Additional new Wildcat logos and the tax levy for 2015-2016 were approved Monday night by the Neosho R-5 School District Board of Education.

Additional new Wildcat logos and the tax levy for 2015-2016 were approved Monday night by the Neosho R-5 School District Board of Education.

The adjusted tax rate for school operations will remain at $2.75 per $100 assessed valuation, expected to provide revenues of $7,792,051. The debt service levy is 60 cents per $100 assessed valuation. Tim Crawley, assistant superintendent for business and finance, anticipated the levy will bring in revenues of $1,721,902. That is an increase of 24 cents due to the bond issue to construct a junior high school approved by voters in April.

The assessed valuation of the school district increased .8166 percent, Crawley said, from $284,658,927 to $286,983,986, an increase of $2,325,059, though that is as much growth as experienced the year before.

“It does bring a slight increase in revenue,” he said. “We saw most of it really on reassessment. We were down. We were about half of what we were last year in new construction, but last year’s new construction was probably one of the biggest years we had in a couple of years. I expect to see another one next year because we’ll see Love’s (Travel Stop) and some of those other things will be on there for next year.”

Crawley anticipated assessed valuation in the district will rise between 1 percent and 1.5 percent, which he said has been about the average for several years. The total expected new revenue is $761,060.85, with $665,210.65 from reassessment.

The total $3.35 tax levy means a taxpayer owning a home assessed at $80,000 will pay $509.20 in residential property tax, while an automobile valued at $15,000 will cost the owner $165.83 in personal property taxes.

The tuition rate of $7,000 per student approved by the board remains the same as last year.

To get the image and branding of the school district more into the forefront, the board approved a side view and a cub Wildcat logo, a Neosho “N” and a tag line, according to Meagan Spangler, the district’s public relations director. The district unveiled a new frontal Wildcat logo to the public Aug. 8 after previous board approval.

“The reason for the cub (is) if you go around to all of our elementaries, there is a version of a Wildcat cub,” Spangler said. “We saw there was a need, and if we’re going to have one, let’s have one that is consistent and that all of our schools can claim and can be their own. This cub, again, is unique to Neosho and Neosho only, and it also has a striking resemblance to our adult Wildcat.”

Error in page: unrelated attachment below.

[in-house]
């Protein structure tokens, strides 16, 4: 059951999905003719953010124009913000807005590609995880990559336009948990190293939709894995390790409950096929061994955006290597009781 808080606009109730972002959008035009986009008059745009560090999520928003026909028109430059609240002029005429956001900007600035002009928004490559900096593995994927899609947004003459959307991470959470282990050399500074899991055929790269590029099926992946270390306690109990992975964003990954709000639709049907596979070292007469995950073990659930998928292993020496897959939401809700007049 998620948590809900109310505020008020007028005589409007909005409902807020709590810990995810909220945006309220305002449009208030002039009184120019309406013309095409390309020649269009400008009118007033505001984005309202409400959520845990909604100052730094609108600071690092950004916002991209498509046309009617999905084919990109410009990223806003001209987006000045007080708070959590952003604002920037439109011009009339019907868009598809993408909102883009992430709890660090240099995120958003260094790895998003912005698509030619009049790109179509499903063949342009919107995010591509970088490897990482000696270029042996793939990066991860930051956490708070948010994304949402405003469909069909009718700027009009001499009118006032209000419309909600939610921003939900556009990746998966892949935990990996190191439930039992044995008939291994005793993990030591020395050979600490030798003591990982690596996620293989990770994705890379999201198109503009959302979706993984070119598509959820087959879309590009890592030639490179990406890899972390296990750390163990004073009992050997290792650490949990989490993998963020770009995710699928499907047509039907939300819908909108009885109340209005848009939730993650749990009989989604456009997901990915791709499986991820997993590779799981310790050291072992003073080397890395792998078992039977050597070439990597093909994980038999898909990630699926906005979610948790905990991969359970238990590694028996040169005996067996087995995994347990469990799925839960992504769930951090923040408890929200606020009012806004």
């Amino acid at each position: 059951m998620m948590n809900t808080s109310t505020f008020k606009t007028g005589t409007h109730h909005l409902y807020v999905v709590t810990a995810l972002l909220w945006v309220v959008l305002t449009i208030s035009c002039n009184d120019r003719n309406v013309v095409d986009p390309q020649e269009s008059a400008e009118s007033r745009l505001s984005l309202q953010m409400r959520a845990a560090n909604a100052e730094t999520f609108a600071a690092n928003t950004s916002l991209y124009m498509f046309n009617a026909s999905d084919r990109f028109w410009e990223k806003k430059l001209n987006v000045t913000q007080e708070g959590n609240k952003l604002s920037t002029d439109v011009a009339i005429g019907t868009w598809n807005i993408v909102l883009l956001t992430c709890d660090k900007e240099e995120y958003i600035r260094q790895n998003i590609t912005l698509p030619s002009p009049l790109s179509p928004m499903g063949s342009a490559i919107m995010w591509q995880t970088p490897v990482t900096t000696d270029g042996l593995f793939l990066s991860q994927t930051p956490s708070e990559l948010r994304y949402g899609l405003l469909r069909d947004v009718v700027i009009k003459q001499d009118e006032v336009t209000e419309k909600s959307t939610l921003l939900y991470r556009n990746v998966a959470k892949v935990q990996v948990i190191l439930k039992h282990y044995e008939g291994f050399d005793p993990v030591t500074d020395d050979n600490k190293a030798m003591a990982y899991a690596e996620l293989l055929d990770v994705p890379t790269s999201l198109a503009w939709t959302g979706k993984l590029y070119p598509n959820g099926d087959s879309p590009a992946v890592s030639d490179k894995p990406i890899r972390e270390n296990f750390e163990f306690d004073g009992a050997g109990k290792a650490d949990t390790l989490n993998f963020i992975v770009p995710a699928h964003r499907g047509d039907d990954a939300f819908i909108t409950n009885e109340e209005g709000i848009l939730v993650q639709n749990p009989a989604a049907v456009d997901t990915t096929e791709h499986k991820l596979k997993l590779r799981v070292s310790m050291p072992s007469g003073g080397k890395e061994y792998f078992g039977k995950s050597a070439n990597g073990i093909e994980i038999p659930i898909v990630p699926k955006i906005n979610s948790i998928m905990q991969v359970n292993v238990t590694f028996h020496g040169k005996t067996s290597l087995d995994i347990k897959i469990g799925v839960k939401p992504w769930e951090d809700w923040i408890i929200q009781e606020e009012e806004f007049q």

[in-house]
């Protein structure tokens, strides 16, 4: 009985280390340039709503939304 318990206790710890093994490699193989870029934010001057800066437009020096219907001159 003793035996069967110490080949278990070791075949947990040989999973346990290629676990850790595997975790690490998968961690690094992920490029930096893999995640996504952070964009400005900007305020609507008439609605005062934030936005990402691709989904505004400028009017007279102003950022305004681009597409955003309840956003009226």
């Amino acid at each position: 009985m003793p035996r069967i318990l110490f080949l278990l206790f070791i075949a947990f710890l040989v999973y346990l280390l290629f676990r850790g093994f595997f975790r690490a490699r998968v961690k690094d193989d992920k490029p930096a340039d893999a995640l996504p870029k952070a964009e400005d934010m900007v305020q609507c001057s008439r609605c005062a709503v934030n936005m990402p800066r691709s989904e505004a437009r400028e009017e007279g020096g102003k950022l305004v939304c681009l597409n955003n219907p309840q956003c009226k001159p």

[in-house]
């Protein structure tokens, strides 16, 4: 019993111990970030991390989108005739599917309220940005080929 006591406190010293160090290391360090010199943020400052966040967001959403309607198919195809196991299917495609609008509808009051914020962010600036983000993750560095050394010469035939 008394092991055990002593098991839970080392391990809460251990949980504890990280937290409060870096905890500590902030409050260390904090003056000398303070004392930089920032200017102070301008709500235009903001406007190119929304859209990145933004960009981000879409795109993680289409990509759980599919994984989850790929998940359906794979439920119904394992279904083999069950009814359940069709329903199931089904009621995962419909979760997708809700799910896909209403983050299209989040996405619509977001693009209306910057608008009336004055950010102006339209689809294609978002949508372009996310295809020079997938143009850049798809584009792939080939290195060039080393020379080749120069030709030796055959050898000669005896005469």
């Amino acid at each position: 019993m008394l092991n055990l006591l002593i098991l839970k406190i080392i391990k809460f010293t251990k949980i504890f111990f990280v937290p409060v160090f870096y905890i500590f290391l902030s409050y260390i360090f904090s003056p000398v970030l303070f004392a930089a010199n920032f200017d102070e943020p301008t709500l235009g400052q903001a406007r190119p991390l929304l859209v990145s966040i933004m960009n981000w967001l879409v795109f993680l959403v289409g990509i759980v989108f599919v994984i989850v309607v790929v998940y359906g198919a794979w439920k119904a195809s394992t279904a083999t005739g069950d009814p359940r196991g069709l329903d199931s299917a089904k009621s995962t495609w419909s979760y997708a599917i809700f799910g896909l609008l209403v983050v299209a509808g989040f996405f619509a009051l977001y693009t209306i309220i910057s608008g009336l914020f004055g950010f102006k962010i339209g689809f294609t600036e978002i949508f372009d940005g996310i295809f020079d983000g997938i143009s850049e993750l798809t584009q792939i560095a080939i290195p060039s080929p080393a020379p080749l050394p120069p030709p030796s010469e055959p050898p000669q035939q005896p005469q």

Like its big sibling, she said, the cub has a black patch and a little overbite, “but it makes him pretty cute, and he’s kind of got a little thumbs-up so he looks very relatable to the kids, just like he’s always a good guy, telling them to be a good character.”

The profile-facing Wildcat is the same cat as the front-view logo, except for the angle of the view, Spangler said. Some expressed they could not use a Wildcat as they wanted because it couldn’t be discerned from far distances, but the side view enables the Wildcat to be recognized from far away.

“An example would be a helmet or a shoulder pad where it’s far away and you just need to see a profile to be very clear what it is,” she said. “We had a lot of interest in that, and we wanted to meet the needs of what everyone wanted. So far, the response has been good. Our kids, the younger generations, have really taken a liking to it, the ones who have seen it.”

The vector N, which Spangler said is same block N, just in a vector format for consistency, was approved.

“Last is our official slogan,” she said. “We are officially going back to ‘The Pride of Southwest Missouri.’” Missouri is shortened to “Mo,” with the tag line written in a clean, modern, block font.

“We’re going back to our roots there,” Spangler said. “That’s another thing we heard when we did our surveys and we talked to our public and to our teachers. (It) was we were the Pride of Southwest Missouri, so that was important to us.”

The school board approved an Apple lease agreement that means the district will realize its One-to-One technology initiative a year early.

“This was the last piece to the get our iPads for our elementaries at the number and the ratio we want,” Crawley said. “By the time we get to (grades) five through eight, which is really focused on for next year, our hope is to have technology in the hands of every kid from kindergarten all the way through 12th grade.”

The agreement allows for receipt of the remaining needed devices for kindergarten through fourth grade now and payment next year.

Allied Tire & Oil Co. of Joplin will provide bus tires for the district. By previously moving to Goodyear tires through the company, Crawley claimed, district buses are getting 10,000 to 15,000 extra miles per tire.